How the present political system will empower the teachers is not clear? As far as empowerment of the teacher is concerned, curriculum is being framed without knowing the ground reality of students’ knowledge level and the poor teacher, who has never been part of this planning and execution, is expected to meet the requirements without raising a question.
Creativity, A Dream
Due to rigidity of the syllabus, timetable and constant surveillance of the classes through CCTVs, and administrative jobs, a teacher has no freedom to teach using innovative and creative pedagogy. Expected learning outcomes of the students are measured through marks and same is the criterion of performance appraisal in many schools and higher educational institutes. When a teacher is not getting time to think creatively, read extensively and research exhaustively, how will he impart these traits in the students?
One of the thrust areas of New Education Policy is “undertaking major initiatives to seed and grow research at State Universities and other public institutions where research capability is currently limited.” Private Higher Education Institutions are already facing cash crunch (apparently Corona crisis) and research expenditure is not on their agenda. In a country where 0.69 per cent of GDP is allocated for research activities expecting seed money and research grant for teachers is a distant dream. There should have been a mandate for research funding allocation for private institutions so that the teachers employed in such institutions may get acknowledgement of their work and research may be promoted. Even the funding for scholars is much required in the institutions to have quality doctoral work.
While planning about blending of ICT tools in teaching pedagogy, somewhere experts drafting the policy forgot that teachers are the foundation of any academic institution. There is no mention of their training to adapt themselves to new technological and disciplinary demands of various streams. Faculty Development Programmes and orientation courses to promote blended learning and online education are required for all levels of teachers. The idea to diminish the compartments of science and humanities is really progressive but educational institutes require that kind of physical infrastructure and liberal attitude towards all the streams.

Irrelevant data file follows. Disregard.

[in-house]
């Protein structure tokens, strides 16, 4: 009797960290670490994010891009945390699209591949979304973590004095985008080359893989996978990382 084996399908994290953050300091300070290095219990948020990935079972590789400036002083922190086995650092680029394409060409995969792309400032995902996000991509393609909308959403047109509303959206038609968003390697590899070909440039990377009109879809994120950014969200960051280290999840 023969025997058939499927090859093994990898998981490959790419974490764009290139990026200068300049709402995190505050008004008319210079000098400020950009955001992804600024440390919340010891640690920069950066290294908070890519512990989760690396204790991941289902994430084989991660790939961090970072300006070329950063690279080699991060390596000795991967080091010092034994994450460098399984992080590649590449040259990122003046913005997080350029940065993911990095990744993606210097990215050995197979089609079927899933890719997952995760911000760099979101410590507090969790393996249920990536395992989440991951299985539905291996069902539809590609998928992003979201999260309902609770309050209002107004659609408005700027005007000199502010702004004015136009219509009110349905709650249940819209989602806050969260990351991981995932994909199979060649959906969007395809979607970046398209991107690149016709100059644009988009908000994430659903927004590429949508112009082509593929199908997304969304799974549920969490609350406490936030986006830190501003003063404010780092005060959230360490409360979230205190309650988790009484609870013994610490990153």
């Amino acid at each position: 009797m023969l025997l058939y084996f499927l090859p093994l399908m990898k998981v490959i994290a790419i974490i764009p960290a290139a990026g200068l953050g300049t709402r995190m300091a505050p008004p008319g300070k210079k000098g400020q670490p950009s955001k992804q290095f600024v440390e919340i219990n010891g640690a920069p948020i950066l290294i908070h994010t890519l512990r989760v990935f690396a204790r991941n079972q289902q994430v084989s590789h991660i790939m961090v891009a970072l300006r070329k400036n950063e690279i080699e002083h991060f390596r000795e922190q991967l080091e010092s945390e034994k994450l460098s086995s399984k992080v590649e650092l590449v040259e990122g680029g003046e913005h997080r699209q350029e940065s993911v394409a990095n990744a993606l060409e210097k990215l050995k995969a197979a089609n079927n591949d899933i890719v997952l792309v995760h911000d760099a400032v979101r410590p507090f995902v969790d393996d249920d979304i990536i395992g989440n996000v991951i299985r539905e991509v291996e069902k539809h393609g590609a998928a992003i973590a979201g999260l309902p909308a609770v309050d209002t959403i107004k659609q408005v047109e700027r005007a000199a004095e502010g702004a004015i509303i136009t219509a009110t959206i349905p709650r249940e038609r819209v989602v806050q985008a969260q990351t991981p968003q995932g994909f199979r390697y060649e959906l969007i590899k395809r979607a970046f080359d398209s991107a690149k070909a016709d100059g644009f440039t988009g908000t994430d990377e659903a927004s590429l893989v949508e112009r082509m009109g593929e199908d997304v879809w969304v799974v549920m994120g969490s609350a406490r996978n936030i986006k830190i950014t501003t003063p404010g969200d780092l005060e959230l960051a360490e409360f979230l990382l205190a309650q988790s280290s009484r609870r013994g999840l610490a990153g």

Freedom of Speech and Expression is pillar of our democracy and the person who has responsibility to educate the society is never allowed to speak for his liberty to impart knowledge, frame the policy, urge to learn new technologies to make teaching-learning more effective and boost the education system for bright future of our country with diversity. How he will get this power to express concerns on children’s education and his own enhancement of knowledge for the betterment of society, is not clear in the recently passed policy.
Interestingly, there is not a single mention of academic leadership, the leaders who may inspire the teachers and students to achieve the vision envisaged in the policy. We need visionary academic leaders in public and private institutions as the future is uncertain, mediocrity is increasing (evident in recent recruitments on senior positions of academic institutions of repute) and millions of students are clueless about their career choices. We need robust infrastructure with visionary academic leaders to attain the outcome expected from the policy which is promising millions of Indian students that they will be no longer job seekers but job creators.
(Dr Kiran Bala is the Dean, School of Journalism and Mass Communication, K.R. Mangalam University. Views expressed are personal.)